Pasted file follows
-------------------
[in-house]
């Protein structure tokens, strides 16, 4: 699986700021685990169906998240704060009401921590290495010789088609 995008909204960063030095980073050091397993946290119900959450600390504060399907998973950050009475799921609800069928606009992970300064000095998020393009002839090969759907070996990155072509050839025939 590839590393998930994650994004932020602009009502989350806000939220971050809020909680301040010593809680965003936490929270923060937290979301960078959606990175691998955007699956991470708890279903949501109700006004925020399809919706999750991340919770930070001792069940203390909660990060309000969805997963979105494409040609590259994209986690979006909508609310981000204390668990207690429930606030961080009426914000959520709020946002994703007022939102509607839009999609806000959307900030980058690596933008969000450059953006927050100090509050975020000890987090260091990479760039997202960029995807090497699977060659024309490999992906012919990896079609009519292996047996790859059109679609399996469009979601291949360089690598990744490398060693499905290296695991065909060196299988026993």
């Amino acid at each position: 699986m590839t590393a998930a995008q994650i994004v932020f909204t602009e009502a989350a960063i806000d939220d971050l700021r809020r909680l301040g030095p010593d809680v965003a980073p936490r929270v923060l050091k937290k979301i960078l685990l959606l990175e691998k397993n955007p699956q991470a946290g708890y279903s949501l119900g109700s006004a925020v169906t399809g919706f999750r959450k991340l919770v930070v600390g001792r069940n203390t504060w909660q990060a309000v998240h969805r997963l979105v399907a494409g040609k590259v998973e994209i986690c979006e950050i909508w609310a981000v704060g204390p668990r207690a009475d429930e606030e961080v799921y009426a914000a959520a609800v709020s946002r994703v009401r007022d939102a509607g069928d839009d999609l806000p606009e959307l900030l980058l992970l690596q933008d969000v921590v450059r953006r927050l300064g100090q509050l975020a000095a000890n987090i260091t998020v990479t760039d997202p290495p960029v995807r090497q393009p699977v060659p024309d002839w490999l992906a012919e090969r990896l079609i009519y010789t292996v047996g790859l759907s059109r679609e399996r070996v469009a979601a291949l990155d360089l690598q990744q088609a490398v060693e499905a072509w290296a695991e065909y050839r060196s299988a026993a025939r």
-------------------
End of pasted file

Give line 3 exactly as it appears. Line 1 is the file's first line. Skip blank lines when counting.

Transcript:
């Amino acid at each position: 699986m590839t590393a998930a995008q994650i994004v932020f909204t602009e009502a989350a960063i806000d939220d971050l700021r809020r909680l301040g030095p010593d809680v965003a980073p936490r929270v923060l050091k937290k979301i960078l685990l959606l990175e691998k397993n955007p699956q991470a946290g708890y279903s949501l119900g109700s006004a925020v169906t399809g919706f999750r959450k991340l919770v930070v600390g001792r069940n203390t504060w909660q990060a309000v998240h969805r997963l979105v399907a494409g040609k590259v998973e994209i986690c979006e950050i909508w609310a981000v704060g204390p668990r207690a009475d429930e606030e961080v799921y009426a914000a959520a609800v709020s946002r994703v009401r007022d939102a509607g069928d839009d999609l806000p606009e959307l900030l980058l992970l690596q933008d969000v921590v450059r953006r927050l300064g100090q509050l975020a000095a000890n987090i260091t998020v990479t760039d997202p290495p960029v995807r090497q393009p699977v060659p024309d002839w490999l992906a012919e090969r990896l079609i009519y010789t292996v047996g790859l759907s059109r679609e399996r070996v469009a979601a291949l990155d360089l690598q990744q088609a490398v060693e499905a072509w290296a695991e065909y050839r060196s299988a026993a025939r």